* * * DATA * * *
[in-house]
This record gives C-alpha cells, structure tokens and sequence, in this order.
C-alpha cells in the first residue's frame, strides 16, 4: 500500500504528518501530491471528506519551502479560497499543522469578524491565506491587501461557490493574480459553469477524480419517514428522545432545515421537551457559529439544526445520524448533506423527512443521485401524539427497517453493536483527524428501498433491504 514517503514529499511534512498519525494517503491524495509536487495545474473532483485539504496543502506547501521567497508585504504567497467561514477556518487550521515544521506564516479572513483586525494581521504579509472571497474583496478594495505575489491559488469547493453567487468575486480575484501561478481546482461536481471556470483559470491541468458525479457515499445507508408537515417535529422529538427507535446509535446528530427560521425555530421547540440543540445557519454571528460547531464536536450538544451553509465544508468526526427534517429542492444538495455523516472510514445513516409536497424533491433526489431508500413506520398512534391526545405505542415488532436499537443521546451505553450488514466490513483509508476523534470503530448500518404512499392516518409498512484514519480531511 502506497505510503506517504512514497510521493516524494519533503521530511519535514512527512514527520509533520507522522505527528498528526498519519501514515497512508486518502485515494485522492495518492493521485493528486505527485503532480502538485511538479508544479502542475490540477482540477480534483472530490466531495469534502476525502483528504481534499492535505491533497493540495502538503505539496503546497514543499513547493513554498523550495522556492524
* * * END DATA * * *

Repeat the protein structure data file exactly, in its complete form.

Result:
[in-house]
This record gives C-alpha cells, structure tokens and sequence, in this order.
C-alpha cells in the first residue's frame, strides 16, 4: 500500500504528518501530491471528506519551502479560497499543522469578524491565506491587501461557490493574480459553469477524480419517514428522545432545515421537551457559529439544526445520524448533506423527512443521485401524539427497517453493536483527524428501498433491504 514517503514529499511534512498519525494517503491524495509536487495545474473532483485539504496543502506547501521567497508585504504567497467561514477556518487550521515544521506564516479572513483586525494581521504579509472571497474583496478594495505575489491559488469547493453567487468575486480575484501561478481546482461536481471556470483559470491541468458525479457515499445507508408537515417535529422529538427507535446509535446528530427560521425555530421547540440543540445557519454571528460547531464536536450538544451553509465544508468526526427534517429542492444538495455523516472510514445513516409536497424533491433526489431508500413506520398512534391526545405505542415488532436499537443521546451505553450488514466490513483509508476523534470503530448500518404512499392516518409498512484514519480531511 502506497505510503506517504512514497510521493516524494519533503521530511519535514512527512514527520509533520507522522505527528498528526498519519501514515497512508486518502485515494485522492495518492493521485493528486505527485503532480502538485511538479508544479502542475490540477482540477480534483472530490466531495469534502476525502483528504481534499492535505491533497493540495502538503505539496503546497514543499513547493513554498523550495522556492524